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In 2016-2017, I received an opportunity to teach Chinese in a middle school and a high school in Louisville, Kentucky, the United States. It was a difficult decision because this means not only leaving a familiar environment, but also mustering up my perseverance to overcome challenges ahead in order to make this experience fruitful such that not a day in that whole year would go to waste. Looking back, I am very grateful that I made up my mind to teach in a totally different classroom context because it has provided me with loads of opportunities to reflect.

I still remember that teaching in the United States in the first few weeks is like an albatross struggling to fly for the first time. After teaching for several years in Hong Kong, I felt comfortable in the local classroom context that teaching has almost become an innate ability for me. I understand the principles and the expected role of a teacher in the school that I worked. However, stepping into a classroom of a totally different cultural context, I felt like a fish out of water. These experiences and the children’s honest feedback gave me numerous opportunities to reflect on my teaching performance and inspired me of alternative perspectives on teaching, learning and living.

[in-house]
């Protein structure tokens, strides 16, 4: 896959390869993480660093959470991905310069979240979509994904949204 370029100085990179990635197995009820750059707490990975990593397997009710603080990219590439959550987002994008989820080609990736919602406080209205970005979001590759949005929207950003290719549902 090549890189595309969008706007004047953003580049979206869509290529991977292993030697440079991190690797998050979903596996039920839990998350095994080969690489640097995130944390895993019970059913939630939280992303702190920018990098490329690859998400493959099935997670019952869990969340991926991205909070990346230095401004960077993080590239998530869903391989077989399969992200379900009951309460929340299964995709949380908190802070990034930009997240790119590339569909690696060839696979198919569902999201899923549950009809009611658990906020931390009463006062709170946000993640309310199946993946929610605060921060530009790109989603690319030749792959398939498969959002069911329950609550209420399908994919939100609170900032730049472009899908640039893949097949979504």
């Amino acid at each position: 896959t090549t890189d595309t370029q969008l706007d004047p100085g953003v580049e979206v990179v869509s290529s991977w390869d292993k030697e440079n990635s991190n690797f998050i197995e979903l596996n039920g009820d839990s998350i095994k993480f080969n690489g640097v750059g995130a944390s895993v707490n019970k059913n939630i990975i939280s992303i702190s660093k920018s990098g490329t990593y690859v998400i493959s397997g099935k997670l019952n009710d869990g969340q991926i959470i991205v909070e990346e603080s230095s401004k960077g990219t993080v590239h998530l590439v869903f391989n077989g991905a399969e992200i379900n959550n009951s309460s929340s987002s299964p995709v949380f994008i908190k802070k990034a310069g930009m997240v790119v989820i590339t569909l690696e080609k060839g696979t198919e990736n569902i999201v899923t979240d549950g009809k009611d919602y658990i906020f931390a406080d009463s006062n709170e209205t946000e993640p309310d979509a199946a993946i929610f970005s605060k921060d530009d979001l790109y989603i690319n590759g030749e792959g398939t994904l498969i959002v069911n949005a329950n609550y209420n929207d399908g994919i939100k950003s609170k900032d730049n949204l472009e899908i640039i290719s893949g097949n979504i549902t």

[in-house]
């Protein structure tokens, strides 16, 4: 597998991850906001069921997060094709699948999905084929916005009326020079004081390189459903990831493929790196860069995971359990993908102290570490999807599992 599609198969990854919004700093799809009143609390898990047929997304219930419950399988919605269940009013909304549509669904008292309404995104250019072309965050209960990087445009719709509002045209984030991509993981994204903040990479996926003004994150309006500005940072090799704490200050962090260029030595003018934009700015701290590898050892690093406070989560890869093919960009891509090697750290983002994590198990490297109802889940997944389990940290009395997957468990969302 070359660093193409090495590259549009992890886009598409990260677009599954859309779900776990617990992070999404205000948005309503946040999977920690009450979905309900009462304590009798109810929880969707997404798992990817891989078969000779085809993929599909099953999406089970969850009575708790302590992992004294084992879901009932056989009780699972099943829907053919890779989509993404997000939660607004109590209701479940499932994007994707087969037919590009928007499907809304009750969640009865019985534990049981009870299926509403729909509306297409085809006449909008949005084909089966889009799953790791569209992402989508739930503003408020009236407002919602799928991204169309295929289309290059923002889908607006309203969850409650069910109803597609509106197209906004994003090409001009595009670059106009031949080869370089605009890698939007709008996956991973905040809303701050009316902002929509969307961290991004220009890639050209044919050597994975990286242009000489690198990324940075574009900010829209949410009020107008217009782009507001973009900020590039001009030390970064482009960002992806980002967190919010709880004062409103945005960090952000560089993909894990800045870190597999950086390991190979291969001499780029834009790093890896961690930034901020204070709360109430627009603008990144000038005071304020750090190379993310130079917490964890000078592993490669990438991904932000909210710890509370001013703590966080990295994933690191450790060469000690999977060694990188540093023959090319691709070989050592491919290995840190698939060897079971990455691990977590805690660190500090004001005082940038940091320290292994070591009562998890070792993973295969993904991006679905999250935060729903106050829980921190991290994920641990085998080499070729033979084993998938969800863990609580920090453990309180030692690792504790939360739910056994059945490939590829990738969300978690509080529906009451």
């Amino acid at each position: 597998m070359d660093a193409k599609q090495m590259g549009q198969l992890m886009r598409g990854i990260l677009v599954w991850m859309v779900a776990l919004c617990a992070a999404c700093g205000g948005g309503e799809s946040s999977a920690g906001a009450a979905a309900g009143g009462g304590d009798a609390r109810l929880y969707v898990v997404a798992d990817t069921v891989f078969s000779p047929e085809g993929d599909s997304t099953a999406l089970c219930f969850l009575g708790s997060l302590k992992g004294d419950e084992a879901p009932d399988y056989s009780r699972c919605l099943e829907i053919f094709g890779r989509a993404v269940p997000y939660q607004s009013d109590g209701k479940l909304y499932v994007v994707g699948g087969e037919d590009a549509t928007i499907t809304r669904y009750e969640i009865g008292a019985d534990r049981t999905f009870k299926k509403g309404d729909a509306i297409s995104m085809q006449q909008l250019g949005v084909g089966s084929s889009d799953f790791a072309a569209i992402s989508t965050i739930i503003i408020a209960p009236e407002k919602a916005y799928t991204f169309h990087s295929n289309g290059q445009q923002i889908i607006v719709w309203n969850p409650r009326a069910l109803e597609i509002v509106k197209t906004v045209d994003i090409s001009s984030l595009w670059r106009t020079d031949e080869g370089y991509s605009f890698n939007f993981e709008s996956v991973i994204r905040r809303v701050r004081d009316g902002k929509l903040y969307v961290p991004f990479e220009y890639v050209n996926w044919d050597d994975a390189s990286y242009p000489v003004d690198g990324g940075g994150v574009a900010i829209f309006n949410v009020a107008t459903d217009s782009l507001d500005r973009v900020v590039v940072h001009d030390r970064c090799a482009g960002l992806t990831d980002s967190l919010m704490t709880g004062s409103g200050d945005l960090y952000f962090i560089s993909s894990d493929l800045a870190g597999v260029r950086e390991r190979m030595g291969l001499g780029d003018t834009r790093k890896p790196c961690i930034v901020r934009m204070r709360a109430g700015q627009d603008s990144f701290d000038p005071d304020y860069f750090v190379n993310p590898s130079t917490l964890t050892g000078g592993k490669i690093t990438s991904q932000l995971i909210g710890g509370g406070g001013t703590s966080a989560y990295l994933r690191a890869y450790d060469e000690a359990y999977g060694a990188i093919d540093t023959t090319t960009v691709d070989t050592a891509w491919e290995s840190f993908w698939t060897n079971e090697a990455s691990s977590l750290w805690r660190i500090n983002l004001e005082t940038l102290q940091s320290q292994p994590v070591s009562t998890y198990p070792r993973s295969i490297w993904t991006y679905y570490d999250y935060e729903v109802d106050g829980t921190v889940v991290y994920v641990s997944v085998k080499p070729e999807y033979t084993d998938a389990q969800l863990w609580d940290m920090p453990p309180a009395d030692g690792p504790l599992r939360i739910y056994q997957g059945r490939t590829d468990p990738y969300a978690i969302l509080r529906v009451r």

Being a teacher is not easy, but what is most rewarding is how the interaction with students impacts the way I think. I may not know if I have made a difference on the students I once taught, but one thing I am certain is that the students have changed me.

Kwan Chi Kin, Tommy
Chinese Teaching Fellow 2016-2017
ELED Graduate 2013

On Game Day, the whole school was divided into Blue Team and Red Team to compete in various sports activities.

When doing a research project on Chinese food culture, students also get to experiment making a Chinese dessert – Apple Chunks in Hot Toffee!

Apart from classroom teaching, I feel fortunate to have opportunities to build connections with the community by engaging in a variety of community services. In one occasion, I shared stories about a renowned family in their mansion as a museum guide.

Teaching students with educational needs is no easy task, but it is rewarding to see their smiles when they are savoring the Chinese dessert – Tang Yuan!